By Major Matt Cavanaugh
Back in February, I agreed to write a two-part essay for another website – the first part was published – the second was sort of left floundering. I’d actually forgotten that I’d written something until the other day I came across a neat article about the group Ask Big Questions. It’s an educational/cultural initiative that grew out of Rabbi Josh Fiegelson’s experience with Northwestern University students. In trying to get them to talk, constructively, about violence in the Middle East – he stumbled onto an important insight. The more broadly one elevates the question at hand – the discussion can subtly become more constructive. Here’s how:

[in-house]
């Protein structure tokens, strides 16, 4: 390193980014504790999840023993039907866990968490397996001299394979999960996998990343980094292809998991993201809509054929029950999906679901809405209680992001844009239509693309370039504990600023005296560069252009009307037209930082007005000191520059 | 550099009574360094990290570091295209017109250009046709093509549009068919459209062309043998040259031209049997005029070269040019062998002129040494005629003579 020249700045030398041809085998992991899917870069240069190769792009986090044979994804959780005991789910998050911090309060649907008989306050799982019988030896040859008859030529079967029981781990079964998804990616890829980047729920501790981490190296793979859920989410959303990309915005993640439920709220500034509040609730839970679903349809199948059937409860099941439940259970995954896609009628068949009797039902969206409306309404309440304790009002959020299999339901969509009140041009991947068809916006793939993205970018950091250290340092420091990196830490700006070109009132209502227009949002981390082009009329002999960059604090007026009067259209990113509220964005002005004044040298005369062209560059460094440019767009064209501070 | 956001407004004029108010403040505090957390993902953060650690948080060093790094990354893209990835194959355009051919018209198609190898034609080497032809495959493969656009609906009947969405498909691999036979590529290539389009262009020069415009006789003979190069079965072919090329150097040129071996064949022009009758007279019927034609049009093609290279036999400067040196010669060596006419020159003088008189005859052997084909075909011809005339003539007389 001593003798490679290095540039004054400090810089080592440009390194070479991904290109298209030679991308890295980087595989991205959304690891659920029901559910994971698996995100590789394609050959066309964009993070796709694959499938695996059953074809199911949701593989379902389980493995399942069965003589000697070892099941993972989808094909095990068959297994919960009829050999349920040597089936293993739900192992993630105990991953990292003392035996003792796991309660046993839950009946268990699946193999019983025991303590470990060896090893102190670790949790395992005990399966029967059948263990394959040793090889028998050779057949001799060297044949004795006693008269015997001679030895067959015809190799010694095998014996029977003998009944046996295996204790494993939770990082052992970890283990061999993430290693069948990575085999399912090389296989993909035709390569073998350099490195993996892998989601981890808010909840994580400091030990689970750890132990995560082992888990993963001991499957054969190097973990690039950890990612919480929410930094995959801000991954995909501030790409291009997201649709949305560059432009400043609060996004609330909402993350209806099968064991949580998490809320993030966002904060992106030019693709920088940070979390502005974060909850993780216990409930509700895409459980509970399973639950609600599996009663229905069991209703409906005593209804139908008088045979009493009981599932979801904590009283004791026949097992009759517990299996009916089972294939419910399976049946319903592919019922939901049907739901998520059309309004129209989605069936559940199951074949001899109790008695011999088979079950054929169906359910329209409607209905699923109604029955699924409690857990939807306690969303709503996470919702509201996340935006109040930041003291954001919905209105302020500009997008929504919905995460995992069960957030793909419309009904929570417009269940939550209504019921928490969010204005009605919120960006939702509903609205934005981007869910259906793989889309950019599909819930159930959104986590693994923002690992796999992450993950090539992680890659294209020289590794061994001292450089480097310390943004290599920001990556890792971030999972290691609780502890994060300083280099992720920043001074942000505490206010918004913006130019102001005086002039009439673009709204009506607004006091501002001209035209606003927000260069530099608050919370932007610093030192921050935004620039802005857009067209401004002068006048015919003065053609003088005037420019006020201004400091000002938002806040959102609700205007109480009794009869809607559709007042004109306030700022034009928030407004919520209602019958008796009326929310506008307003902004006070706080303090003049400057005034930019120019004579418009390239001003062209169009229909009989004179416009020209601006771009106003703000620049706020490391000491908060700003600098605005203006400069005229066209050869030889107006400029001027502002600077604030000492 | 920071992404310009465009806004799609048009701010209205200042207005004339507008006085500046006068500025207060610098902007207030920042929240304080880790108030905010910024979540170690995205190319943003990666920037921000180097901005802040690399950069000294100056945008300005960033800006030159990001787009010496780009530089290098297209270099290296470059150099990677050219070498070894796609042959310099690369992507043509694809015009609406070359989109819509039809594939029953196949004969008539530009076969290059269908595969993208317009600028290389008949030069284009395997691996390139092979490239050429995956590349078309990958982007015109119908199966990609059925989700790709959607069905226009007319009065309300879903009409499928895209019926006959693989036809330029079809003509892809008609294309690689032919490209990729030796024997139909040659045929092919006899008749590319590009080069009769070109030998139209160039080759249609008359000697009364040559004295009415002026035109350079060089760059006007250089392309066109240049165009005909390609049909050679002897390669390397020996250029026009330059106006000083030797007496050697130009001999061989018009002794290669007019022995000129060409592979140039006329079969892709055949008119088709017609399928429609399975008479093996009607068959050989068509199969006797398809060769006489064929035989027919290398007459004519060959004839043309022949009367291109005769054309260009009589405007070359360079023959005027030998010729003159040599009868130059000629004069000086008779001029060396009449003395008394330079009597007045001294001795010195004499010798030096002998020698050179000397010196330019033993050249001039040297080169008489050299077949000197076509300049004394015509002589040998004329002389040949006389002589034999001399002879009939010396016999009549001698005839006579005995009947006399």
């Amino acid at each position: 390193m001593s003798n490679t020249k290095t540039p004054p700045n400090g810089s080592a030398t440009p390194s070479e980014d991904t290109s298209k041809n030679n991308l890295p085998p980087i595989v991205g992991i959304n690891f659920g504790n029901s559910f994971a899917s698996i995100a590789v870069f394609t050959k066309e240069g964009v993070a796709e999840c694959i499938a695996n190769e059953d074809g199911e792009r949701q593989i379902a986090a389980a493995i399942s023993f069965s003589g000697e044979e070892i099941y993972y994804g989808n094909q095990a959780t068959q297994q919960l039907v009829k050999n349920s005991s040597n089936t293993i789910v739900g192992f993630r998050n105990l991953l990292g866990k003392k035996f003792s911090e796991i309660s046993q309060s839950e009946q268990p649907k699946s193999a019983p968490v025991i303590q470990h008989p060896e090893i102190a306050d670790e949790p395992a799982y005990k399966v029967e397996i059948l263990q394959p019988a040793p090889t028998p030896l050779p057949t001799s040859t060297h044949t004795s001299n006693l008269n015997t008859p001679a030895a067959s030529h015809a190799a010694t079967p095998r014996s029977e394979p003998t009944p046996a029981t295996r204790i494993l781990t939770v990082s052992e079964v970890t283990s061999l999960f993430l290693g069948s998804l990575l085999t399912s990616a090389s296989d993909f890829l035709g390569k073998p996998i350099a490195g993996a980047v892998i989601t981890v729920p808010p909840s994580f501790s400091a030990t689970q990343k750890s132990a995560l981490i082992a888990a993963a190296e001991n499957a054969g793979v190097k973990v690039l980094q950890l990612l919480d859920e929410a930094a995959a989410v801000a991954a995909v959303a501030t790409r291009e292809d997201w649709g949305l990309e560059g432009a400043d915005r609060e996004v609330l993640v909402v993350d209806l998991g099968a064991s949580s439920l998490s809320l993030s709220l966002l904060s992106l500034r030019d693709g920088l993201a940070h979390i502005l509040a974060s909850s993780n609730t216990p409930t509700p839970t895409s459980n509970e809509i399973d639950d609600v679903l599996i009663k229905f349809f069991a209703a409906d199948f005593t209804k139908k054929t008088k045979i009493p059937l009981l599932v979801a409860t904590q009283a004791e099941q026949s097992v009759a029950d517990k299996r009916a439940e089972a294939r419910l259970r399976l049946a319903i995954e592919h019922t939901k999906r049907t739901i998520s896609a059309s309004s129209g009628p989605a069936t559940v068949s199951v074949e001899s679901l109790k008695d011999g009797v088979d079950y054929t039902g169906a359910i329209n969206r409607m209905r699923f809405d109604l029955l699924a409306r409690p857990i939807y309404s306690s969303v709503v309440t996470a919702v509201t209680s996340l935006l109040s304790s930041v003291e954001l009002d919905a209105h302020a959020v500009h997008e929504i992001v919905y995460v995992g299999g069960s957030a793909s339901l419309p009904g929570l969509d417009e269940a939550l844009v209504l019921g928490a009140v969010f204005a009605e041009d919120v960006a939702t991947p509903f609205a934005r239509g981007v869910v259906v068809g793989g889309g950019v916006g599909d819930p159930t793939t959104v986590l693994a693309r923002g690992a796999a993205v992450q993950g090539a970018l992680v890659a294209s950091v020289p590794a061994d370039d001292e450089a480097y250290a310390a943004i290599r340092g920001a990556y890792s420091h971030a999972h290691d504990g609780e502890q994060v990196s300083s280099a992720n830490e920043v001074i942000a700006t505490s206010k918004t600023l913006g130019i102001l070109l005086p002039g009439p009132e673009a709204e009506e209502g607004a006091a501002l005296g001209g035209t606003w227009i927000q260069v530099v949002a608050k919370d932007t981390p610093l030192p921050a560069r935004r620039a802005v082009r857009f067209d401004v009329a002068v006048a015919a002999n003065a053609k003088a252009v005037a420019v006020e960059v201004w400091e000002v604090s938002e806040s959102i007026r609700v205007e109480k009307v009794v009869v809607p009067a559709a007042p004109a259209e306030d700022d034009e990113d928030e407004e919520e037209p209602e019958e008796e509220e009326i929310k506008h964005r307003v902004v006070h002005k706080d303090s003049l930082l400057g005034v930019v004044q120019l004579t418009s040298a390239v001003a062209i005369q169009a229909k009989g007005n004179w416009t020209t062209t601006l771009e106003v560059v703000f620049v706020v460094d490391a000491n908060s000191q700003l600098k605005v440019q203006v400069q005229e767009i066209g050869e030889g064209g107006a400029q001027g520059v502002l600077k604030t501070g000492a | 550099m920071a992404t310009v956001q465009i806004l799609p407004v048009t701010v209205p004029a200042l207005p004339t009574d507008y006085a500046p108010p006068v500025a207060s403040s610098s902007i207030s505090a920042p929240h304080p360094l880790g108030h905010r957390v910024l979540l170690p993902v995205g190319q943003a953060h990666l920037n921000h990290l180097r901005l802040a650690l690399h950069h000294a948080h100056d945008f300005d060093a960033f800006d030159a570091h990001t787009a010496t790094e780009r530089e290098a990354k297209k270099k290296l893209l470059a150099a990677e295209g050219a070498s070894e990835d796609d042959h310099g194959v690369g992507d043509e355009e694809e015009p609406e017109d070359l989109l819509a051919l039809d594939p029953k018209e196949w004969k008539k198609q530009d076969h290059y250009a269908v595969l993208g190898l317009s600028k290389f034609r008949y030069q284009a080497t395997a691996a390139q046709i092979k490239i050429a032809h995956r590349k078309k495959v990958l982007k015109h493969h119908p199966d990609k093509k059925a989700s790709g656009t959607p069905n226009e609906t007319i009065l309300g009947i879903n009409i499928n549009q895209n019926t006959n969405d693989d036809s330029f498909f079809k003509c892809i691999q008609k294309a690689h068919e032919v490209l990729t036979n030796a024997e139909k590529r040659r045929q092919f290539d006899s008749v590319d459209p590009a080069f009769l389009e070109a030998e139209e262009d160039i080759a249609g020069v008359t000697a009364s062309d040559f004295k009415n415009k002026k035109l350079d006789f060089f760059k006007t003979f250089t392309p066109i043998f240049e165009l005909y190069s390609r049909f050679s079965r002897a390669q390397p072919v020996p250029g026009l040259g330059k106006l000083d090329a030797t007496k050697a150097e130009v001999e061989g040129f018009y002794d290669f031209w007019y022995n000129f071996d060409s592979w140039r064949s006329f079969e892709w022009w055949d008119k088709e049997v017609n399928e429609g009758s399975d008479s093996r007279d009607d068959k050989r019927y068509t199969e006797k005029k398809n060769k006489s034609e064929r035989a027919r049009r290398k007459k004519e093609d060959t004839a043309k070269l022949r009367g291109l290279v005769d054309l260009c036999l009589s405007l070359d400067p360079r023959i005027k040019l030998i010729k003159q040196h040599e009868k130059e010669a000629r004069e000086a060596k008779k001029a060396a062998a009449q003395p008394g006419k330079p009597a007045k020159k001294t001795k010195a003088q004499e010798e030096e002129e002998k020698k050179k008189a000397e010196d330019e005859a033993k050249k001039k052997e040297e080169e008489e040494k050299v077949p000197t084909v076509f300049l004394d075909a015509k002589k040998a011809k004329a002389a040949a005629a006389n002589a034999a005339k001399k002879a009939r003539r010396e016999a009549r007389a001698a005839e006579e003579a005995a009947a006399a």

“Feigelson established guidelines for the discussion: Everyone was to speak only in the first person; listen to understand, not to judge; keep things confidential; and avoid rushing in to fill the silence. The question was straightforward: “How are you feeling?”
It led to a genuine exchange, rather than a debate about what had happened and who was to blame. Students actually listened to one another. “And they were able to register their complex emotions about the situation,” said Feigelson.
A big part of the problem with public discourse, contends Feigelson, is that we often begin by asking hard questions before we have explored big questions. A “hard question,” he says, is one that requires special knowledge to answer — so only some people feel they can answer it — and it bears fruit only if the participants in the discussion already share a degree of trust or rapport.
A “big question,” by contrast, is one that matters to everyone and that everyone can answer. Big questions have the potential to tap people’s sense of curiosity and to draw out wisdom from the heart.”